Student buy-in is one of the greatest factors that determines the success of a unit or project. One way that many CTE teachers build buy-in is through real-world scenarios and authentic audiences. Our automotive programs work on real cars with real engine problems, brought in by real community members. Our global fashion program designs real window displays at the malls that those students shop at on the weekends. We all know that when kids have a reason to care about what they are learning, they are more willing to participate and engage with the material. A few years ago I stumbled into a project that did just that!

It All Started with a Wedding

I got married in August of 2021, just a few weeks before the start of my third year as a Science Integration teacher for a Career and Technical Education school. It is widely known at school that I am a massive foodie, so my Culinary Arts students were excited to ask about what the food would be like at my wedding. I started to realize that my students were way more willing to chat about the benefits of a nutritionally balanced meal if I put it in the context of an authentic wedding menu compared to taking notes about %DV and RDA values. Students connected to the real-world applications of what they were learning, and they retained it more strongly because they had context. They were engaging with the content because they could see how it would apply to an actual client that they may have in the future.

Little did I know that I would be handed the most impactful, real-world project on my actual wedding day!

The Set-Up

Everything went exactly as planned. The weekend was magical, the ceremony was beautiful, blah blah blah….Even the food was delicious–I made extra sure of that! The one thing I was surprised by was our wedding cake. I’ll be honest–I don’t like cake. I especially hate fondant. So my husband and I had worked with a local baker who agreed to make us a croquembouche instead. A croquembouche is a traditional French wedding pastry made of dozens of cream puffs assembled into a tower and decorated with a cloud of golden sugar thread. Highly technical, very stuffy, and incredibly beautiful.

turning real

They are show stoppers! So when it came time to cut our cake, I was a little more than disappointed when we were presented with this instead:

asset img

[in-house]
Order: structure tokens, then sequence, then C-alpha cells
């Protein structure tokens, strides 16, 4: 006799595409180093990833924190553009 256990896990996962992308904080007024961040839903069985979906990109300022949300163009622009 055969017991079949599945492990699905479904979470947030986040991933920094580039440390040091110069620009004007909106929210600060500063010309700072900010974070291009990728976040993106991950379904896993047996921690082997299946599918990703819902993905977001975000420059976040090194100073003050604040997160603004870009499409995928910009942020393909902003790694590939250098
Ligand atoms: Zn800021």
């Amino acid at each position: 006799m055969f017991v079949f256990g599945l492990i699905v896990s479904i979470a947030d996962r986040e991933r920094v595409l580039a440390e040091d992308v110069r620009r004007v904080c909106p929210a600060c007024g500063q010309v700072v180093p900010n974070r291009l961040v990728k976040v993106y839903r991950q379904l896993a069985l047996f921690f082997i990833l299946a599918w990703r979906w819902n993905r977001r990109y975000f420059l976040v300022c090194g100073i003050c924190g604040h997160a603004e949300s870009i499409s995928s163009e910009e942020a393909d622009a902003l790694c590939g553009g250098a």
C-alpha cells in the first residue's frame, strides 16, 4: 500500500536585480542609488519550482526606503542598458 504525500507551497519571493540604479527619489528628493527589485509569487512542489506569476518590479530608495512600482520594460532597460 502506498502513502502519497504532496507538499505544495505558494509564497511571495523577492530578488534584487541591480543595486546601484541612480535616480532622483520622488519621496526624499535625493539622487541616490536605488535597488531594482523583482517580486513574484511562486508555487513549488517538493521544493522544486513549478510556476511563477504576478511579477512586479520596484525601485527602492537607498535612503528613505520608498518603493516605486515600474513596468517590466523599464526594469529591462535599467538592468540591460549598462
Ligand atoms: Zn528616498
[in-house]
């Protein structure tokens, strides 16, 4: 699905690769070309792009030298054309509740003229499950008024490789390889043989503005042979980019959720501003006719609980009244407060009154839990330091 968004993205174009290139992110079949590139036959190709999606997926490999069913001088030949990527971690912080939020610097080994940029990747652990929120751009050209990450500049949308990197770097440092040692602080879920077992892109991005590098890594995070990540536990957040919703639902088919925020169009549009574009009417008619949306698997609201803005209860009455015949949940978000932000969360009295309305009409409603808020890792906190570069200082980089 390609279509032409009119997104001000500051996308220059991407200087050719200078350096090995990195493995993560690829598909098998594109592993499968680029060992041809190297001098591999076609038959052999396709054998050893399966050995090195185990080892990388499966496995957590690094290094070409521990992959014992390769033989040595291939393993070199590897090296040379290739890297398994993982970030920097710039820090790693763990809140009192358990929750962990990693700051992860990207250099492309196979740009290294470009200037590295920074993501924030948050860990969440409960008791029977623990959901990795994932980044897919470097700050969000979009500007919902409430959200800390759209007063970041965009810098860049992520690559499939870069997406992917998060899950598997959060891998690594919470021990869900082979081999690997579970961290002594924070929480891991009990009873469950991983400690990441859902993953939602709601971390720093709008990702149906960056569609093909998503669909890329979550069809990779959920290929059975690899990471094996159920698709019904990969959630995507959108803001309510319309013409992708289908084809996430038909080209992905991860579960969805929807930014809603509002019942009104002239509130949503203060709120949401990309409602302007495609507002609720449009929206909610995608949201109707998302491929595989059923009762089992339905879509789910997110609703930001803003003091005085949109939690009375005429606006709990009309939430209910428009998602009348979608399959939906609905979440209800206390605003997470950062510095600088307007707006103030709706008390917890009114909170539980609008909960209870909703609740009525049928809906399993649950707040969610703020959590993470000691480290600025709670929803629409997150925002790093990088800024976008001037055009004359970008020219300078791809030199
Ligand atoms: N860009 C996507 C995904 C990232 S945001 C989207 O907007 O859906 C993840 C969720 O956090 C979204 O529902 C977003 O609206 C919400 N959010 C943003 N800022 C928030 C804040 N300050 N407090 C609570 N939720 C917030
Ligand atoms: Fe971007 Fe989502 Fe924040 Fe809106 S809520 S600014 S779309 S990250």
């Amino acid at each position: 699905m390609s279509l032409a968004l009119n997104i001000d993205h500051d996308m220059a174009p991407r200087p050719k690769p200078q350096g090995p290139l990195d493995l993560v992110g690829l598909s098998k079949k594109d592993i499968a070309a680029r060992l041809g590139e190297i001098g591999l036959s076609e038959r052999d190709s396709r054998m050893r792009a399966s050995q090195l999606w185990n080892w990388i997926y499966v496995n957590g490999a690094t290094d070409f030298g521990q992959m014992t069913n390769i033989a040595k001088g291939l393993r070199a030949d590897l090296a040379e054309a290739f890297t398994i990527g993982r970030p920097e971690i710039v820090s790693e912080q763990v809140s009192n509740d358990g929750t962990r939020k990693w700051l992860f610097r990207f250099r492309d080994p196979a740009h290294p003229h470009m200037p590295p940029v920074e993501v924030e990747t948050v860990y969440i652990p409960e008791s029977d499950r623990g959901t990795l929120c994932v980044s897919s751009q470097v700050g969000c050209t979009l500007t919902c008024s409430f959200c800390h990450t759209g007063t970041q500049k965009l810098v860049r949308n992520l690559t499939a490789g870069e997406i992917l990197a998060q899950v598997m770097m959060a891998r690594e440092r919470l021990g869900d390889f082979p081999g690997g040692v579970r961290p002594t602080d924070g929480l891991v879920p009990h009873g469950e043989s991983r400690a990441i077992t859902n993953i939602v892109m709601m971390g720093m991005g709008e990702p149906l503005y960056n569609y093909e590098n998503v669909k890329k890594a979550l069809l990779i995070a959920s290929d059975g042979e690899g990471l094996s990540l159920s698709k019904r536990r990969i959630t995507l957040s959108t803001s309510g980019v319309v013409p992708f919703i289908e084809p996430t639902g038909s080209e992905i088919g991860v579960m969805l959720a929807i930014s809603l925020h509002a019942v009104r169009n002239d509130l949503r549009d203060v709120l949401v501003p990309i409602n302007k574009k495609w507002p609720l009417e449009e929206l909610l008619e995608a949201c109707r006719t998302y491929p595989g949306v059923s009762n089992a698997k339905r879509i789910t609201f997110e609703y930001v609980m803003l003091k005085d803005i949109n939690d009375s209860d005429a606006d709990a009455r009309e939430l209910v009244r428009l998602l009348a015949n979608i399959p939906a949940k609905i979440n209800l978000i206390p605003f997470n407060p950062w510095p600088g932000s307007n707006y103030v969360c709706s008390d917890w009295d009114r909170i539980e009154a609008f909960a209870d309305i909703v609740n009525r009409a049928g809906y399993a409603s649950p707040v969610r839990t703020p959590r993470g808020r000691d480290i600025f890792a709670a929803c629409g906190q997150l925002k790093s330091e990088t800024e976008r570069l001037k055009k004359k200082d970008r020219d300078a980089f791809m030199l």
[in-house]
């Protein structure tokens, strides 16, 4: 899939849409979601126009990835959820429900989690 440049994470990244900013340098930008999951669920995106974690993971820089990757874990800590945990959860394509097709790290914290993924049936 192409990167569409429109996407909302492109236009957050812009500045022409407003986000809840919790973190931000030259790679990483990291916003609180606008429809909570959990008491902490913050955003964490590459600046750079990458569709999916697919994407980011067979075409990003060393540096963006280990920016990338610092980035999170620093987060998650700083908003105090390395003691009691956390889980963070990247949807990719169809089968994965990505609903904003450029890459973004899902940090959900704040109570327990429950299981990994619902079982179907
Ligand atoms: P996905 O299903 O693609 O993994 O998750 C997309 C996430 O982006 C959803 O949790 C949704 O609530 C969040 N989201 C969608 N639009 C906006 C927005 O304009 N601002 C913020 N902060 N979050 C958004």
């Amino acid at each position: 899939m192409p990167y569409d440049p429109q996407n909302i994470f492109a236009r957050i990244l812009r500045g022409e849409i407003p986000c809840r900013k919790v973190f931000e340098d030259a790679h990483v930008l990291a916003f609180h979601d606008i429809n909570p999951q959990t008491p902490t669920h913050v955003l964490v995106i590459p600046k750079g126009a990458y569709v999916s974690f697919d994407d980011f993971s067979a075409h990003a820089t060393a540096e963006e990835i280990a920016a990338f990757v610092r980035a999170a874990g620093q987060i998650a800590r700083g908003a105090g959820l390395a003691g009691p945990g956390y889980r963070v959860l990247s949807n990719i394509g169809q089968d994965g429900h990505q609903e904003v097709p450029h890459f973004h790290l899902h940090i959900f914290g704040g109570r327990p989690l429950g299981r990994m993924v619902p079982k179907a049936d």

It’s giving… Dunkin Donut Glazed Munchkins. It’s giving…rough draft. What it’s not giving is $600 worth of French splendor. And frankly, my students could do better.

So they did.

The Project

I presented my Culinary Arts cohort with the disaster that was my wedding cake. With all the unearned confidence of outraged teens, they insisted that they could–no they would–make me a better croquembouche, and they wouldn’t charge me $600 to do it. Never mind that they couldn’t pronounce “croquembouche”. They took on the challenge with righteous rage on my behalf.

They spent a month learning the ins and outs of steam leavened choux pastry, starch, and egg-based thickeners, and sugar chemistry. They practiced their piping, broke more than a few thermometers, and then, they delivered a half dozen croquembouches to a panel of teachers and staff, Great British Bake-off style, the day before Christmas break, and I was vindicated.

If that wasn’t reward enough, I got to witness my students learning to communicate as a team, struggling through setbacks, taking responsibility and ownership over the role they played in their group.When prospective students came around, that was the project my students used to convince people to join the program.

The Croquembouche Challenge, as we now call it, has been a mainstay in my curriculum for three years now, and has become a project that students and staff alike look forward to around the winter holidays.

About The Author


Science Integration Instructor
Faria Education Group

Dharini has been a science integration instructor at Capital Region BOCES for 5 years. During that time she has worked with the health professions, Culinary Arts, Criminal Justice, and Early Childhood Education programs to develop and implement science curriculum that is both professionally relevant and meets the NYS Science Learning Standards. Before joining CTE she taught 9th grade Living Environment for a PTECH program, as well as in several traditional high schools in the Capital Region. She is passionate about bringing real-world relevance to her instruction and strives to make connections between science and her students’ lives and professions.

Share This